Mention the phrase “cartoon bands” and most people think “The Archie Show,” which gave birth to the bubblegum group The Archies.

The story goes that Don Kirshner – music supervisor for “The Monkees” TV program – was looking for a new project. Although The Monkees generated enormous ratings on NBC with their faux-Beatles style and Brill-Building songs by up-and-coming songwriters like Carole King (“Pleasant Valley Sunday”) and Neil Diamond (“I’m A Believer”), Kirshner grew tired of the show when the actors began insisting they should play their own instruments and write their own songs.

Which led Kirshner to “The Archie Show,” which debuted on CBS and quickly had a Top 10 hit with a little number called “Sugar Sugar.” Here, Kirshner could call all the shots and didn’t have to deal with actors’ demands.

Singer Ron Dante, who performed most of the lead vocals for the animated group, still tours today, and doesn’t downplay his Archie Andrews heritage.

Archie and his friends weren’t the only two-dimensional musicians on the TV block. However, unlike those bands following in their celluloid footsteps, the folks in “The Archie Show,” thanks to the long-running Archie comic book series, were already established characters.

Not so with “Josie & The Pussycats,” the band that rocked the Saturday morning cereal crowd in 1970.

While Josie had her roots in the Archie comic book series, the Pussycats didn’t exist until TV came-a-callin’. When the king of cheap animation, Hanna-Barbera was looking for a property to compete with Filmation’s “The Archie Show,” they contacted Archie Comics about licensing a minor character in Archiedom named Josie.

In each episode, the girls would sing songs, save the world and sing songs. That pretty much sums it up.

Three years later the world saw the debut of “Butch Cassidy And The Sundance Kids” on NBC. The title capitalized on the success of the 1969 Paul Newman / Robert Redford movie, but instead of horses and train robberies, the cartoon was about a modern-day rock band whose members doubled as secret agents. Their spy boss was a computer named Mr. Socrates who would contact the band by way of a secret ring on Butch’s hand. A typical episode had Butch and the band sing, save the world, and sing some more. Feeling a little déjà vu?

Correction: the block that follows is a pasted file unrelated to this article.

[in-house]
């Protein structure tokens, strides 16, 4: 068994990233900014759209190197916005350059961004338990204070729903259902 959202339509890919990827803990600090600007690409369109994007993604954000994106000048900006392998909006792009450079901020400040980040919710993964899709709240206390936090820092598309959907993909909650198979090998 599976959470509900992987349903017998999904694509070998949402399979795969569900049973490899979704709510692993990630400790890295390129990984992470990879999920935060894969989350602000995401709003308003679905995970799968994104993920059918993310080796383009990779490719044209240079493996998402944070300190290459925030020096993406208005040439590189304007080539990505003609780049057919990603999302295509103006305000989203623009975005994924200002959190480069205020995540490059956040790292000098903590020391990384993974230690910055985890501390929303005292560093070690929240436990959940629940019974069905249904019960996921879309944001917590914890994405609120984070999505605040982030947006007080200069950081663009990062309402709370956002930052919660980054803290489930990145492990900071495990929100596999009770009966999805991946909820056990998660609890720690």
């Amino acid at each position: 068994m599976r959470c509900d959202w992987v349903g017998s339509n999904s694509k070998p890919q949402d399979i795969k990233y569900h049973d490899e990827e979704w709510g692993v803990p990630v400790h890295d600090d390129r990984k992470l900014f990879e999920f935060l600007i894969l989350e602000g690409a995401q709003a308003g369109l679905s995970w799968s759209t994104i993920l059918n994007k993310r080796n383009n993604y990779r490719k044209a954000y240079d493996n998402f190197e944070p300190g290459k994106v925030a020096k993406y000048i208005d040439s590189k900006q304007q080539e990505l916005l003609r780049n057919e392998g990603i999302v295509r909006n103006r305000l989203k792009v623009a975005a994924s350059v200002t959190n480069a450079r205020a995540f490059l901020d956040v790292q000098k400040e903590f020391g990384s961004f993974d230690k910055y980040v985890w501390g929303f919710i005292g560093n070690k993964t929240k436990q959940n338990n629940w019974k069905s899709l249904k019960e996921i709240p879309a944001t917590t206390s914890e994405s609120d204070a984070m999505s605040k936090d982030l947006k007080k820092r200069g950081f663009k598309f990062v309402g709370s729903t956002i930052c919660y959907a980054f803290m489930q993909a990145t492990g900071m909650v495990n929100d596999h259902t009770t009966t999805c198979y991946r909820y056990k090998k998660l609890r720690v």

One of the odder cartoons mixing popsters and animation was “Mission: Magic,” which debuted in 1973 and starred an up-and-coming Australian singer named Rick Springfield. A surprisingly buff Rick Springfield.

But fictional characters weren’t the only ones rocking the Saturday morning cartoon world. The most obvious example being the animated TV series “The Beatles,” which ran on ABC from 1965 through 1967.

Don’t confuse this with the animated classic “Yellow Submarine,” which played in theaters in 1968. The Beatles cartoon series was the perfect example of Saturday morning cartoons – cheap and poorly written. And, unlike “Yellow Submarine,” the cartoon series had ringers voicing the parts of John, Paul, George and Ringo.

But The Beatles weren’t the only band represented by cartoon doppelgangers on Saturday mornings. Debuting in 1971 on ABC, “The Jackson 5ive” not only served up animated renditions of Michael, Jermaine, Tito, Marlon and Jackie, but also of Motown Records founder Berry Gordy. Like “The Beatles” cartoon program, “The Jackson 5ive” starred voice actors instead of the real deal. In fact, veteran voice actor Paul Frees not only played Berry Gordy in “The Jackson 5ive” but also took a turn played John Lennon and George Harrison in “The Beatles.”

Watching “The Jackson 5ive” prompts memories of how innocent and charming the boys were back in the day. And one cannot escape the irony that the performers who once inspired a cartoon series appear to be living cartoon lives today.

Others? Sure there were others. But that’s where you come in. Tell us about your own cartoon band memories.